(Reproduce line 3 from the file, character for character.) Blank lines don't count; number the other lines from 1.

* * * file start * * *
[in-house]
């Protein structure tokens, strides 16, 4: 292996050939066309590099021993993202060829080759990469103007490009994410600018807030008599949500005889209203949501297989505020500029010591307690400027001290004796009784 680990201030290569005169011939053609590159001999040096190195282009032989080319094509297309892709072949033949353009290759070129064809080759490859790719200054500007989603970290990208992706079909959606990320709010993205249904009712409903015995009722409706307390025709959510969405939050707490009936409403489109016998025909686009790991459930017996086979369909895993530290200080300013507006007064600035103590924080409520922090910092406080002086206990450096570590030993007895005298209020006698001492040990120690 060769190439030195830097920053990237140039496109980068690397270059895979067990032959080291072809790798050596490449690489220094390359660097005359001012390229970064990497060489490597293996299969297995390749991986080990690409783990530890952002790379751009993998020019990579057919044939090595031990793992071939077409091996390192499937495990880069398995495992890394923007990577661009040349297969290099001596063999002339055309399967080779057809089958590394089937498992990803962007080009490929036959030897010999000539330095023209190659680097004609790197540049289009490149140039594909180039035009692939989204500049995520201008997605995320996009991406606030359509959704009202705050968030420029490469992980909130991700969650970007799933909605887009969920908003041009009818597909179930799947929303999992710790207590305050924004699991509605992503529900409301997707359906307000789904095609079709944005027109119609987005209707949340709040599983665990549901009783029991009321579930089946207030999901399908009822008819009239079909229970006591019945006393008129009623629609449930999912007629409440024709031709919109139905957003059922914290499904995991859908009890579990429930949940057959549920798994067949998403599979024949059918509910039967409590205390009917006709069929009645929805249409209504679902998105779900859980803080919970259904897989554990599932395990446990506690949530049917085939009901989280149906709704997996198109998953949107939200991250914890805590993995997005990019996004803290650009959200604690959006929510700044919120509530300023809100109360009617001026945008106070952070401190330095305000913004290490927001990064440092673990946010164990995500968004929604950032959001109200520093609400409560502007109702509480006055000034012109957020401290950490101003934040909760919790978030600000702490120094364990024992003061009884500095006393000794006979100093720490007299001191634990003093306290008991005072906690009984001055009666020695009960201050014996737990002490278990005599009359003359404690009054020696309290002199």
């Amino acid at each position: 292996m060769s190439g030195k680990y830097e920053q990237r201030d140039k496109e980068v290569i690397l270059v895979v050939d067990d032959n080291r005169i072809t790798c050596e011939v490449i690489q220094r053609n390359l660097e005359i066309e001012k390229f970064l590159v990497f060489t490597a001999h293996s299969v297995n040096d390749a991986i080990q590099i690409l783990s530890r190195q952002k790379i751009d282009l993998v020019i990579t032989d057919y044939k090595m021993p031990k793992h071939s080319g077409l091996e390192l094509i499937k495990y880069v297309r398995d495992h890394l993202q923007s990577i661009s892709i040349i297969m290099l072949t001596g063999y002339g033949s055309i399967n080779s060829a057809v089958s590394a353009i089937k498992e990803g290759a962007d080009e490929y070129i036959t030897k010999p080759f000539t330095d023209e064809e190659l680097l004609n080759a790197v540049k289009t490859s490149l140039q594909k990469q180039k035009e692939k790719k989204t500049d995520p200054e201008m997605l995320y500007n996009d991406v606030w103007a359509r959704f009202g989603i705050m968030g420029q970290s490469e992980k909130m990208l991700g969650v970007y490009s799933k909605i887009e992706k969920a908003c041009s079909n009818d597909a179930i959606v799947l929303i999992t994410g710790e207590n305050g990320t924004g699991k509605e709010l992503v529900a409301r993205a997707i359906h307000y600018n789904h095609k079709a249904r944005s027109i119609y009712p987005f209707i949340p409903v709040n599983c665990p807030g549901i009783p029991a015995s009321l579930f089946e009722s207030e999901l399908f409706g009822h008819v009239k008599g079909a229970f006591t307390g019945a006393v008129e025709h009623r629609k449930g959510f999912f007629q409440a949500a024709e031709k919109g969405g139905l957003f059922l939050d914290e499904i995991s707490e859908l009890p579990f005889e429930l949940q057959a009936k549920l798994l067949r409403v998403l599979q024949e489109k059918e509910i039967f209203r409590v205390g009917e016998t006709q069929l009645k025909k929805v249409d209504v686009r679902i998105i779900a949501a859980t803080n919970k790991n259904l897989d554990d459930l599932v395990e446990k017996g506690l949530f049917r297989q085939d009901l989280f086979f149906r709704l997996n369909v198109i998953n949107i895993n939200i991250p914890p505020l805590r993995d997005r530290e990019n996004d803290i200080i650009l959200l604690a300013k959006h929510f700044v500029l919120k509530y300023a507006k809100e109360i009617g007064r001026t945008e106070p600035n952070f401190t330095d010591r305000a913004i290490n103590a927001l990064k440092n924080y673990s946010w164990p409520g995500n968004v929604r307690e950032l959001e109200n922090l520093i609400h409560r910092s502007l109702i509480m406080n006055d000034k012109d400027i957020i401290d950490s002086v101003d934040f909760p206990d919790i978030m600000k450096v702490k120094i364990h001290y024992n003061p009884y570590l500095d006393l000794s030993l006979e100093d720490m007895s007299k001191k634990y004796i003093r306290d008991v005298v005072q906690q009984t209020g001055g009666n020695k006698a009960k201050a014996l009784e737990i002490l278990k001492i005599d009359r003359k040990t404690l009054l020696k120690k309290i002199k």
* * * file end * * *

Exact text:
């Amino acid at each position: 292996m060769s190439g030195k680990y830097e920053q990237r201030d140039k496109e980068v290569i690397l270059v895979v050939d067990d032959n080291r005169i072809t790798c050596e011939v490449i690489q220094r053609n390359l660097e005359i066309e001012k390229f970064l590159v990497f060489t490597a001999h293996s299969v297995n040096d390749a991986i080990q590099i690409l783990s530890r190195q952002k790379i751009d282009l993998v020019i990579t032989d057919y044939k090595m021993p031990k793992h071939s080319g077409l091996e390192l094509i499937k495990y880069v297309r398995d495992h890394l993202q923007s990577i661009s892709i040349i297969m290099l072949t001596g063999y002339g033949s055309i399967n080779s060829a057809v089958s590394a353009i089937k498992e990803g290759a962007d080009e490929y070129i036959t030897k010999p080759f000539t330095d023209e064809e190659l680097l004609n080759a790197v540049k289009t490859s490149l140039q594909k990469q180039k035009e692939k790719k989204t500049d995520p200054e201008m997605l995320y500007n996009d991406v606030w103007a359509r959704f009202g989603i705050m968030g420029q970290s490469e992980k909130m990208l991700g969650v970007y490009s799933k909605i887009e992706k969920a908003c041009s079909n009818d597909a179930i959606v799947l929303i999992t994410g710790e207590n305050g990320t924004g699991k509605e709010l992503v529900a409301r993205a997707i359906h307000y600018n789904h095609k079709a249904r944005s027109i119609y009712p987005f209707i949340p409903v709040n599983c665990p807030g549901i009783p029991a015995s009321l579930f089946e009722s207030e999901l399908f409706g009822h008819v009239k008599g079909a229970f006591t307390g019945a006393v008129e025709h009623r629609k449930g959510f999912f007629q409440a949500a024709e031709k919109g969405g139905l957003f059922l939050d914290e499904i995991s707490e859908l009890p579990f005889e429930l949940q057959a009936k549920l798994l067949r409403v998403l599979q024949e489109k059918e509910i039967f209203r409590v205390g009917e016998t006709q069929l009645k025909k929805v249409d209504v686009r679902i998105i779900a949501a859980t803080n919970k790991n259904l897989d554990d459930l599932v395990e446990k017996g506690l949530f049917r297989q085939d009901l989280f086979f149906r709704l997996n369909v198109i998953n949107i895993n939200i991250p914890p505020l805590r993995d997005r530290e990019n996004d803290i200080i650009l959200l604690a300013k959006h929510f700044v500029l919120k509530y300023a507006k809100e109360i009617g007064r001026t945008e106070p600035n952070f401190t330095d010591r305000a913004i290490n103590a927001l990064k440092n924080y673990s946010w164990p409520g995500n968004v929604r307690e950032l959001e109200n922090l520093i609400h409560r910092s502007l109702i509480m406080n006055d000034k012109d400027i957020i401290d950490s002086v101003d934040f909760p206990d919790i978030m600000k450096v702490k120094i364990h001290y024992n003061p009884y570590l500095d006393l000794s030993l006979e100093d720490m007895s007299k001191k634990y004796i003093r306290d008991v005298v005072q906690q009984t209020g001055g009666n020695k006698a009960k201050a014996l009784e737990i002490l278990k001492i005599d009359r003359k040990t404690l009054l020696k120690k309290i002199k």